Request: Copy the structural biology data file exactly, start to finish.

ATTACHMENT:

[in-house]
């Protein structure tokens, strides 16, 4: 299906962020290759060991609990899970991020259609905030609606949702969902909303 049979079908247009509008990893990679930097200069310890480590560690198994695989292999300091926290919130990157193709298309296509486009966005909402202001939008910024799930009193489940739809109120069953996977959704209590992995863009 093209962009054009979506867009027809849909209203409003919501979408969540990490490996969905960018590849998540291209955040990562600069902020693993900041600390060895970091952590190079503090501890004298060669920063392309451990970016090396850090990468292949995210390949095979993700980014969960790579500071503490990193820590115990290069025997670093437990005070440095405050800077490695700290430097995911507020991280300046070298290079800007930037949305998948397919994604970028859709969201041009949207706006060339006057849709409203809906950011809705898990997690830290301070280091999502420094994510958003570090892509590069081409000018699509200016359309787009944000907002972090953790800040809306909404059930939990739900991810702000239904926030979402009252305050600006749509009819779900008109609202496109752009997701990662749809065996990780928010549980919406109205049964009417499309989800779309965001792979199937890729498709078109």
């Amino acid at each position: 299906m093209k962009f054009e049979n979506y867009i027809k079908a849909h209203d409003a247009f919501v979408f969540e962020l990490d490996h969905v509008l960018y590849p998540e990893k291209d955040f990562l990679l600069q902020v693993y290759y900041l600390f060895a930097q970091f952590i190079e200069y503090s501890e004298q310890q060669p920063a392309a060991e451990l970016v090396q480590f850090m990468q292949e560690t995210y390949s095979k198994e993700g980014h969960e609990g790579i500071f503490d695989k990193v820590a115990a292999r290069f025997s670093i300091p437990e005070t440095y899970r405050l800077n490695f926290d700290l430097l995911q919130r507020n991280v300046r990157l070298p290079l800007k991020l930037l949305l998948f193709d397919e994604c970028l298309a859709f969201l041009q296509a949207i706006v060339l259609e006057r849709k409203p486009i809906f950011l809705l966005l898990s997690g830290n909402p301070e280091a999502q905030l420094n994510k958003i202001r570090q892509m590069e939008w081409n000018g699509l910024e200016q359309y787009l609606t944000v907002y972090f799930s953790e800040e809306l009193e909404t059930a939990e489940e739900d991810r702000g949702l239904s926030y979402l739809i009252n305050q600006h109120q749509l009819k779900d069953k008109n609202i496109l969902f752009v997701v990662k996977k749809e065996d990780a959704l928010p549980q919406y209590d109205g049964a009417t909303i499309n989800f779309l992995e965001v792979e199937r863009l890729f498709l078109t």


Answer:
[in-house]
């Protein structure tokens, strides 16, 4: 299906962020290759060991609990899970991020259609905030609606949702969902909303 049979079908247009509008990893990679930097200069310890480590560690198994695989292999300091926290919130990157193709298309296509486009966005909402202001939008910024799930009193489940739809109120069953996977959704209590992995863009 093209962009054009979506867009027809849909209203409003919501979408969540990490490996969905960018590849998540291209955040990562600069902020693993900041600390060895970091952590190079503090501890004298060669920063392309451990970016090396850090990468292949995210390949095979993700980014969960790579500071503490990193820590115990290069025997670093437990005070440095405050800077490695700290430097995911507020991280300046070298290079800007930037949305998948397919994604970028859709969201041009949207706006060339006057849709409203809906950011809705898990997690830290301070280091999502420094994510958003570090892509590069081409000018699509200016359309787009944000907002972090953790800040809306909404059930939990739900991810702000239904926030979402009252305050600006749509009819779900008109609202496109752009997701990662749809065996990780928010549980919406109205049964009417499309989800779309965001792979199937890729498709078109």
């Amino acid at each position: 299906m093209k962009f054009e049979n979506y867009i027809k079908a849909h209203d409003a247009f919501v979408f969540e962020l990490d490996h969905v509008l960018y590849p998540e990893k291209d955040f990562l990679l600069q902020v693993y290759y900041l600390f060895a930097q970091f952590i190079e200069y503090s501890e004298q310890q060669p920063a392309a060991e451990l970016v090396q480590f850090m990468q292949e560690t995210y390949s095979k198994e993700g980014h969960e609990g790579i500071f503490d695989k990193v820590a115990a292999r290069f025997s670093i300091p437990e005070t440095y899970r405050l800077n490695f926290d700290l430097l995911q919130r507020n991280v300046r990157l070298p290079l800007k991020l930037l949305l998948f193709d397919e994604c970028l298309a859709f969201l041009q296509a949207i706006v060339l259609e006057r849709k409203p486009i809906f950011l809705l966005l898990s997690g830290n909402p301070e280091a999502q905030l420094n994510k958003i202001r570090q892509m590069e939008w081409n000018g699509l910024e200016q359309y787009l609606t944000v907002y972090f799930s953790e800040e809306l009193e909404t059930a939990e489940e739900d991810r702000g949702l239904s926030y979402l739809i009252n305050q600006h109120q749509l009819k779900d069953k008109n609202i496109l969902f752009v997701v990662k996977k749809e065996d990780a959704l928010p549980q919406y209590d109205g049964a009417t909303i499309n989800f779309l992995e965001v792979e199937r863009l890729f498709l078109t």